Ukraine Proves The End Of History Is Still A Long Way Away – Daily Caller
US needs to be vigilant, not panic about terrorism – China.org.cn

What is Hong Kong’s Nomination Committee, and What Does it Have to Do With Occupy Central?

With Occupy Central in full force blocking some streets in Hong Kong, some people may be asking, what are the protests all about?

At the end of August, China’s central government endorsed a proposal that would limit candidates for Hong Kong chief executive, essentially restricting potential candidacies to those who support Beijing. The proposal calls for two or three candidates, each of whom needs to win at least half of the nominations from the Nomination Committee, on the ballot for public voting.

While some democratic protesters called for civic nominations that would allow Hong Kong citizens to nominate candidates directly–a measure supported by Occupy Central–the main thrust of the protests aren’t about civic nominations. The restrictions on candidates in the National People’s Congress proposal simply make it impossible for candidates from liberal pan-democratic parties to run for chief executive, denying the public a choice.

Here is what Hong Kong’s Basic Law (Article 45) says about the chief executive elections:

The method for selecting the Chief Executive shall be specified in the light of the actual situation in the Hong Kong Special Administrative Region and in accordance with the principle of gradual and orderly progress. The ultimate aim is the selection of the Chief Executive by universal suffrage upon nomination by a broadly representative nominating committee in accordance with democratic procedures.

There are three important points:
1.) Basic Law states the “nominating committee” should nominate the chief executive.
2.) The nominating committee should be “broadly representative.”
3.) The last line says it should be “in accordance with democratic procedures”, which pro-Beijing officials say means that it should have a 50 percent nomination threshold.
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The Stupidest Argument in the History of “ISIS is Crossing the US Border”

Ever since ISIS beheaded two American journalists, some Americans have been hyping fears about ISIS terrorists supposedly crossing the US border. There doesn’t appear to be any real evidence of that happening. Typically the argument sounds something like this one: A Texas sheriff said he found Qurans at the border. Now we have the stupidest argument yet about ISIS coming over the border, courtesy of activist/prank video maker James O’Keefe.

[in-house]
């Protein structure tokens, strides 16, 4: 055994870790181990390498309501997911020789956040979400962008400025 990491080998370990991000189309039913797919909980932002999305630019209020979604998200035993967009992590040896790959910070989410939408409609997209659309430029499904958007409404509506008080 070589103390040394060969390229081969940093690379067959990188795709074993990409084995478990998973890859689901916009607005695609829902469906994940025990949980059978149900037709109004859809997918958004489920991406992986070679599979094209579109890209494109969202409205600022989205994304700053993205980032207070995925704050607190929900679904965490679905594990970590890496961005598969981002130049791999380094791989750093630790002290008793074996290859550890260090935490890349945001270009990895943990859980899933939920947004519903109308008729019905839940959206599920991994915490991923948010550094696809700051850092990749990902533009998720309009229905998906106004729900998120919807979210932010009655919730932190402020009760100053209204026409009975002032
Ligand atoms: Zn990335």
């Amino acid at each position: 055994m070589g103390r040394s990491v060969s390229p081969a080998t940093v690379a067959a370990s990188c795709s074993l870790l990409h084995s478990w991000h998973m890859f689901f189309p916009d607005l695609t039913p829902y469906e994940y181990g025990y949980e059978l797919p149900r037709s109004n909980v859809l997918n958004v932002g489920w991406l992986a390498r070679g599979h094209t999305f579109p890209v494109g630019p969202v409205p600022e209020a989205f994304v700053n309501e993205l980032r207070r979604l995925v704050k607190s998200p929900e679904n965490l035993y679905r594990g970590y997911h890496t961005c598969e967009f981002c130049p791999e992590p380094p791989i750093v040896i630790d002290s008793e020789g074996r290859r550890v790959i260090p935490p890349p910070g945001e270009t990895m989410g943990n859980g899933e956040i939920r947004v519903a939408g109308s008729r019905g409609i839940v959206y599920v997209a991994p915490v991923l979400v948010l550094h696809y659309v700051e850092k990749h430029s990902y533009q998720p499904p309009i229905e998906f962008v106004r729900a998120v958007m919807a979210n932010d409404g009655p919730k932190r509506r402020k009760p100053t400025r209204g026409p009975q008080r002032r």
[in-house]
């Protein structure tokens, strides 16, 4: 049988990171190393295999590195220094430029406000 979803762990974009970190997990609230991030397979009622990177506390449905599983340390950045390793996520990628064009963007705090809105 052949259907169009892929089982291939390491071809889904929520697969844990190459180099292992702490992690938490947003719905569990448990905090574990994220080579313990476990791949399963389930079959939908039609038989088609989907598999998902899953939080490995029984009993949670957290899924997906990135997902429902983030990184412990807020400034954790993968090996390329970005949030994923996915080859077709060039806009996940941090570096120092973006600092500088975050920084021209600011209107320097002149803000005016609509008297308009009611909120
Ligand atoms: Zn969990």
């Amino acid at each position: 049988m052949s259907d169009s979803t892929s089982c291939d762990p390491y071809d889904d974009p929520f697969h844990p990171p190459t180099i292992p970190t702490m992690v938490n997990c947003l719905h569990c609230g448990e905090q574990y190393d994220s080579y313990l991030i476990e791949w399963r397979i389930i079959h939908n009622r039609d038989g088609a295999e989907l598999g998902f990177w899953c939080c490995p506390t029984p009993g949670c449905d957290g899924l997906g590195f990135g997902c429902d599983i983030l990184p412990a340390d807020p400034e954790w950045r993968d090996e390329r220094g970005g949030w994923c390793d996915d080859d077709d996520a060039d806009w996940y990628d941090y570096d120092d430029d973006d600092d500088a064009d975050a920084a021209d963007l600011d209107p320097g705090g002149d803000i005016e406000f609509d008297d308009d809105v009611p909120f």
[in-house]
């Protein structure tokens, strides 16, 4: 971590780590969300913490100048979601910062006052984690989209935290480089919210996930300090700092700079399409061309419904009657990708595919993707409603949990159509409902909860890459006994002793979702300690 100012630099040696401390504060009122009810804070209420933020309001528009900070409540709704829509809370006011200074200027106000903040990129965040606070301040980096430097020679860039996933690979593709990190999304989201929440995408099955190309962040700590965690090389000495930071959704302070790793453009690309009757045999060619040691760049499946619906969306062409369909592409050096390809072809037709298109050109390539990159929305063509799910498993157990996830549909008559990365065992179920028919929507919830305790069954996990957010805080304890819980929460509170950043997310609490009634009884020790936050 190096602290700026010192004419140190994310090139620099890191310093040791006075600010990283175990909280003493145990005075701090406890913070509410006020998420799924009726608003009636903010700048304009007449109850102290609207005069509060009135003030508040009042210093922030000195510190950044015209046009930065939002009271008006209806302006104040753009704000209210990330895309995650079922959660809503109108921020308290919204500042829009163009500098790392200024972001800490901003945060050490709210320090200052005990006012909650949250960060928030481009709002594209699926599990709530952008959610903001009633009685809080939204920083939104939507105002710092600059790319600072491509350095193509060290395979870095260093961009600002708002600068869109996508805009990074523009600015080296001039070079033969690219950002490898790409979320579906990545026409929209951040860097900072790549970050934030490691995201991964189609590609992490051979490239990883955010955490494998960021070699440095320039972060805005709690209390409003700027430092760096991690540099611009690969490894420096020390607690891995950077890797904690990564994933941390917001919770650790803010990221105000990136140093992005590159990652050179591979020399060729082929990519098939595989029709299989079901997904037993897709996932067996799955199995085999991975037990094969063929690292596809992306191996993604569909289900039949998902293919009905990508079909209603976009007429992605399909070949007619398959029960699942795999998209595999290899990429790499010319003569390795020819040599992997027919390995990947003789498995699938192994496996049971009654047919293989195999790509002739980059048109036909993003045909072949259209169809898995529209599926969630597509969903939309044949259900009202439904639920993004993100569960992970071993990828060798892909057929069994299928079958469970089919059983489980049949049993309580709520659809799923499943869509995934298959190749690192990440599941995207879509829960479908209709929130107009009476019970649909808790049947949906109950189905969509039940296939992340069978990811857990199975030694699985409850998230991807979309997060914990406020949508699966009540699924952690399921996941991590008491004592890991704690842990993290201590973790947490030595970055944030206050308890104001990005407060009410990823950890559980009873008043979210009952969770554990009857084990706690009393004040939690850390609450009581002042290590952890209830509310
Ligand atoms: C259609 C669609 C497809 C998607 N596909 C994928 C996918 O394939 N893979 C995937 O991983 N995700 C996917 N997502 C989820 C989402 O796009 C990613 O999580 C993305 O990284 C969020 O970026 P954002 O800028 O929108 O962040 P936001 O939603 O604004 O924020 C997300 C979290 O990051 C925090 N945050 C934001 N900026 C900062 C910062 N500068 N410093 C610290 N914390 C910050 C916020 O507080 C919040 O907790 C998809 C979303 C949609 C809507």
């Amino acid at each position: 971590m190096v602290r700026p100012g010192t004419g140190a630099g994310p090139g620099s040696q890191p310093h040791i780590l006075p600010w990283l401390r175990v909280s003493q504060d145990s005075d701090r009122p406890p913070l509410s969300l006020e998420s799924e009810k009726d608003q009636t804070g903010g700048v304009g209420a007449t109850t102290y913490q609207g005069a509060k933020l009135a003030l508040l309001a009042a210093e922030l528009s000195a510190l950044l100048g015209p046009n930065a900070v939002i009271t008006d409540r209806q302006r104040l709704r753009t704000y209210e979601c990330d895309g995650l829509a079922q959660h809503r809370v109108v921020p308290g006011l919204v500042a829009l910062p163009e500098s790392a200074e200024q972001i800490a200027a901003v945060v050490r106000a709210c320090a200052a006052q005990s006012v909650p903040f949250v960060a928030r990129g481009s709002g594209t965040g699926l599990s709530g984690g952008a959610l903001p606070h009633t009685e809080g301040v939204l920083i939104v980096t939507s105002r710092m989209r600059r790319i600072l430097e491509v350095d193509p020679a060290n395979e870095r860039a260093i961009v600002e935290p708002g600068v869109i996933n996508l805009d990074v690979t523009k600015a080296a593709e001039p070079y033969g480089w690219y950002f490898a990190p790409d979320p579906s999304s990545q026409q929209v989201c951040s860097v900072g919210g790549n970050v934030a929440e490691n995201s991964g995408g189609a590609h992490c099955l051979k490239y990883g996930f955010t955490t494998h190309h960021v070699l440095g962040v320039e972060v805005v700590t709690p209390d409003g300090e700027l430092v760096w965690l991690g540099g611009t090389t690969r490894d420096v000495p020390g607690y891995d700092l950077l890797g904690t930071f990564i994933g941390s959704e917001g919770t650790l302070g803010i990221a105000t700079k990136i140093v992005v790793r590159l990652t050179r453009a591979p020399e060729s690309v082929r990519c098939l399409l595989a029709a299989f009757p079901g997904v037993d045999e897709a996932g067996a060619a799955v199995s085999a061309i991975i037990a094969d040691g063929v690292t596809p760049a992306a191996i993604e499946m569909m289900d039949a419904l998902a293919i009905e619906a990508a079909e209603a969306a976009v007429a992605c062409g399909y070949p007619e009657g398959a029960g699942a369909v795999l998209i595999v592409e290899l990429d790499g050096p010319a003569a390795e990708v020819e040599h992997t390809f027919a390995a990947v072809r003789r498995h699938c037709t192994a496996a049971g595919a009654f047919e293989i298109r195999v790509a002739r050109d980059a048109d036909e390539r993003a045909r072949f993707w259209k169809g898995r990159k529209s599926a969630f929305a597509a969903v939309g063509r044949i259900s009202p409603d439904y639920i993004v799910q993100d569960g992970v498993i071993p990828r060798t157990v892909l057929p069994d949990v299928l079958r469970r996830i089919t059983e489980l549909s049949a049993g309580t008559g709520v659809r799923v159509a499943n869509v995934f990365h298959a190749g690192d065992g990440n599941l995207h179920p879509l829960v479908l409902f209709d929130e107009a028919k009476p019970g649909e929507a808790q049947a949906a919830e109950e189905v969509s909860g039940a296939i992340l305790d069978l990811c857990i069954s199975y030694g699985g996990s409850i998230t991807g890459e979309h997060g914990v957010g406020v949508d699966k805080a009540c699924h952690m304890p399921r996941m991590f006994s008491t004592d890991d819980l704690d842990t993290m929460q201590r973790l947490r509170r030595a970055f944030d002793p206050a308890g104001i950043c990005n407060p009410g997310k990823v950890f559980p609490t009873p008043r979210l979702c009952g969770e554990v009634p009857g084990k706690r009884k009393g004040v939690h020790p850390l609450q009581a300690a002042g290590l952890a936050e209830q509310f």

The U.S. border with Mexico has long been a controversy among conservatives who think that it isn’t well controlled. Many illegal immigrants come to America over the border. In fact, the government estimates that 60,000 unaccompanied children will illegally cross the border without authorization in 2014. There is a political debate about what to do about them, with conservative Republicans typically opposing allowing illegal immigrants to become legal citizens. All of that is background for the illegal immigrant terrorist debate. Since conservatives think the border is a problem, they are apt to exaggerate the problem by talking about terrorists coming rather than migrants or refugees or people seeking American citizenship.

James O’Keefe went to the Southern Border in August and purported to film himself crossing the border dressed as Osama bin Laden. It doesn’t need to be said that wearing a terrorist mask doesn’t identify anyone as a terrorist.

Now in early September, O’Keefe topped himself. In his recent video, he filmed himself driving in American waters on Lake Erie and then coming to shore. Unsurprisingly, he didn’t face any problems since he never left America.